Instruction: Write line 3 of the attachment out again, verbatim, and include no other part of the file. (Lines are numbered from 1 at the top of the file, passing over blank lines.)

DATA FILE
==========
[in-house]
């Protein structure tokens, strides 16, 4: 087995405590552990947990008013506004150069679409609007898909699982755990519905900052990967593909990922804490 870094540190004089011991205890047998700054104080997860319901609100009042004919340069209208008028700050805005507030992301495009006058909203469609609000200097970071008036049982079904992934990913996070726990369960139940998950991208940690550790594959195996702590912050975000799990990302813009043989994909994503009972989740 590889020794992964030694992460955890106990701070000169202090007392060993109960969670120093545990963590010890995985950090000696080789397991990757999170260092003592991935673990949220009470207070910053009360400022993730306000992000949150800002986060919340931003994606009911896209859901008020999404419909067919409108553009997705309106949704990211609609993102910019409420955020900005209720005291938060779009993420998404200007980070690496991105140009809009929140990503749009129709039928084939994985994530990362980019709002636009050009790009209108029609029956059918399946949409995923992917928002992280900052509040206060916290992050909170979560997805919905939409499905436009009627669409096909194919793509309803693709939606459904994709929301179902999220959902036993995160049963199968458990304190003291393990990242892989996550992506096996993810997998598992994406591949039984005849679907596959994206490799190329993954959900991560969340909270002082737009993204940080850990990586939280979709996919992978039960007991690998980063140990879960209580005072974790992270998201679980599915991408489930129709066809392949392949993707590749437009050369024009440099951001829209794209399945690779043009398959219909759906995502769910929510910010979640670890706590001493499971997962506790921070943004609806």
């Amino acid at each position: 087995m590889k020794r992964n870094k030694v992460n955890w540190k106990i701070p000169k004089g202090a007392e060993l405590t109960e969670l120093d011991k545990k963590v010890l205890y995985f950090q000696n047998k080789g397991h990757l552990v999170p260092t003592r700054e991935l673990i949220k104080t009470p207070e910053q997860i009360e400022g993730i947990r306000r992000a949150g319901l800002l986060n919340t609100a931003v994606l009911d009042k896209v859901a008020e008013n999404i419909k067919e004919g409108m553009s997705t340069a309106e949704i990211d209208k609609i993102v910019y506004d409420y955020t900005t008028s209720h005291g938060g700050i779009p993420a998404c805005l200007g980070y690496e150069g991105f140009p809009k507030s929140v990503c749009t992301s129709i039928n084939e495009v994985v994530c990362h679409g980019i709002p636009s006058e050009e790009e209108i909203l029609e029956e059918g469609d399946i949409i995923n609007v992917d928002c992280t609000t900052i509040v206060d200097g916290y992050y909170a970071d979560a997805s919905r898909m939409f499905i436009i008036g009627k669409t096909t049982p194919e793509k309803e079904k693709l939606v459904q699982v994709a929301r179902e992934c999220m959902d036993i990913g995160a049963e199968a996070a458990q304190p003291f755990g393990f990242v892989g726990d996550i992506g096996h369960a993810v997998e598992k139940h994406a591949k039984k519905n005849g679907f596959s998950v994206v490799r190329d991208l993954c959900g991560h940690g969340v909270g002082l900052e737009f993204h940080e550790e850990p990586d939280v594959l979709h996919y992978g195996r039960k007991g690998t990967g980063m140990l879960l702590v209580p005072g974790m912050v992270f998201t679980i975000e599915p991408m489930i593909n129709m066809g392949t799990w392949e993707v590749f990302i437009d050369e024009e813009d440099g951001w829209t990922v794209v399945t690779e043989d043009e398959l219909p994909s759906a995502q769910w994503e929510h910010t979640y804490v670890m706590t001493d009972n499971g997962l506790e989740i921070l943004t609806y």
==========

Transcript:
């Amino acid at each position: 087995m590889k020794r992964n870094k030694v992460n955890w540190k106990i701070p000169k004089g202090a007392e060993l405590t109960e969670l120093d011991k545990k963590v010890l205890y995985f950090q000696n047998k080789g397991h990757l552990v999170p260092t003592r700054e991935l673990i949220k104080t009470p207070e910053q997860i009360e400022g993730i947990r306000r992000a949150g319901l800002l986060n919340t609100a931003v994606l009911d009042k896209v859901a008020e008013n999404i419909k067919e004919g409108m553009s997705t340069a309106e949704i990211d209208k609609i993102v910019y506004d409420y955020t900005t008028s209720h005291g938060g700050i779009p993420a998404c805005l200007g980070y690496e150069g991105f140009p809009k507030s929140v990503c749009t992301s129709i039928n084939e495009v994985v994530c990362h679409g980019i709002p636009s006058e050009e790009e209108i909203l029609e029956e059918g469609d399946i949409i995923n609007v992917d928002c992280t609000t900052i509040v206060d200097g916290y992050y909170a970071d979560a997805s919905r898909m939409f499905i436009i008036g009627k669409t096909t049982p194919e793509k309803e079904k693709l939606v459904q699982v994709a929301r179902e992934c999220m959902d036993i990913g995160a049963e199968a996070a458990q304190p003291f755990g393990f990242v892989g726990d996550i992506g096996h369960a993810v997998e598992k139940h994406a591949k039984k519905n005849g679907f596959s998950v994206v490799r190329d991208l993954c959900g991560h940690g969340v909270g002082l900052e737009f993204h940080e550790e850990p990586d939280v594959l979709h996919y992978g195996r039960k007991g690998t990967g980063m140990l879960l702590v209580p005072g974790m912050v992270f998201t679980i975000e599915p991408m489930i593909n129709m066809g392949t799990w392949e993707v590749f990302i437009d050369e024009e813009d440099g951001w829209t990922v794209v399945t690779e043989d043009e398959l219909p994909s759906a995502q769910w994503e929510h910010t979640y804490v670890m706590t001493d009972n499971g997962l506790e989740i921070l943004t609806y």